Eric Guibert is a gardener architect. He researches through his practice how the design of built and grown architectures can nurture and express dynamic relations between humans and their ecosystems, and ways of creating with their emergence to enhance their resilience.Read More...
Anthony is an architect and researcher. He previously worked at muf architecture/art and is currently completing a Ph.D.—‘Thinking with Groundwater from Chennai’—as part of the Monsoon Assemblages project at Westminster.Read More...
Andrew Ó Murchú – BothAnd Group
Carl Reid – Pilbrow and Partners Architects
Duarte Santo – Cornell University
Ed Wall – University of Greenwich
Hwei Fan Liang – Ravensbourne & ACAN
Inês Neto dos Santos – multi-disciplinary artist
Jenny Kingston – MUF
Keb Garavito Bruhn – founding partner at Pilbrow and Partners Architects
Lee Jesson – Thursday Works
Oscar Mather –Lynch Architects
To Colleen Myles (editor and co-author of Fermented Landscapes) and Inês dos Santos (multi-disciplinary artist working with food fermentations) who generously shared their knowledge of fermentations in relation to landscape and social practice during our seminar. Inês also ran a mapping workshop during which the students created intuitive readings of the site through the fermentation lens.Read More...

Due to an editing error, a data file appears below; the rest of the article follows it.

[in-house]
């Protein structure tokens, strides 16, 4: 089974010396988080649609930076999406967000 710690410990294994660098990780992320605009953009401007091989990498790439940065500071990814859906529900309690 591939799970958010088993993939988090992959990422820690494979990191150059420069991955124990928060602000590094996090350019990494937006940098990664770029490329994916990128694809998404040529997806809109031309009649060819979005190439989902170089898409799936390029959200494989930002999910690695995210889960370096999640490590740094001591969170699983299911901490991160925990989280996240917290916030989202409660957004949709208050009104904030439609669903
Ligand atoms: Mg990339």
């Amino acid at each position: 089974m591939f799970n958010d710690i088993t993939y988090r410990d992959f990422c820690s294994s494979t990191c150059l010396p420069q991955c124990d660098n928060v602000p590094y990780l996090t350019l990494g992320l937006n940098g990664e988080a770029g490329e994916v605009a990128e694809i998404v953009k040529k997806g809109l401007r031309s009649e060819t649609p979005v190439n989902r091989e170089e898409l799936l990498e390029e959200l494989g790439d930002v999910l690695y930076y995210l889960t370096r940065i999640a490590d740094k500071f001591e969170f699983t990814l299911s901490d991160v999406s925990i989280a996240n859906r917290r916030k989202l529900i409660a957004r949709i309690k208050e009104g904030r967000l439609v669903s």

Pursuing our investigations in the architecture of emergent processes and living systems, this year we challenged our students to develop Fermented Architectures. We have understood fermentation both literally – as production facilities based on microbiological processes – and as metaphor for regenerative design – the projects are lively catalysts that nurture the resilience of their socio-ecosystem. We have shifted throughout the year between ecological scales, exploring how they shape each other: microbial processes, the human activities they are based on and the socio-political structures they reflect, the buildings that host them, and the landscape where key ingredients are produced. The architectures negotiate and provide the various environmental needs of different stages of fermentation, animals and plants, and that of human comfort, in relation to climate. Walls are conceived and developed as ecotones – interfaces between ecosystems – which are inhabited by humans and other life. The agroforestry landscapes care for the soil and form habitats and corridors for wildlife. The buildings are compostable, made of grown and locally found materials that can be digested by the ecosystem to return to the ground. These Fermented Architectures have proven to be earthy and systemic and have led us to conceive complex interactions between multiple species across scales.Read More...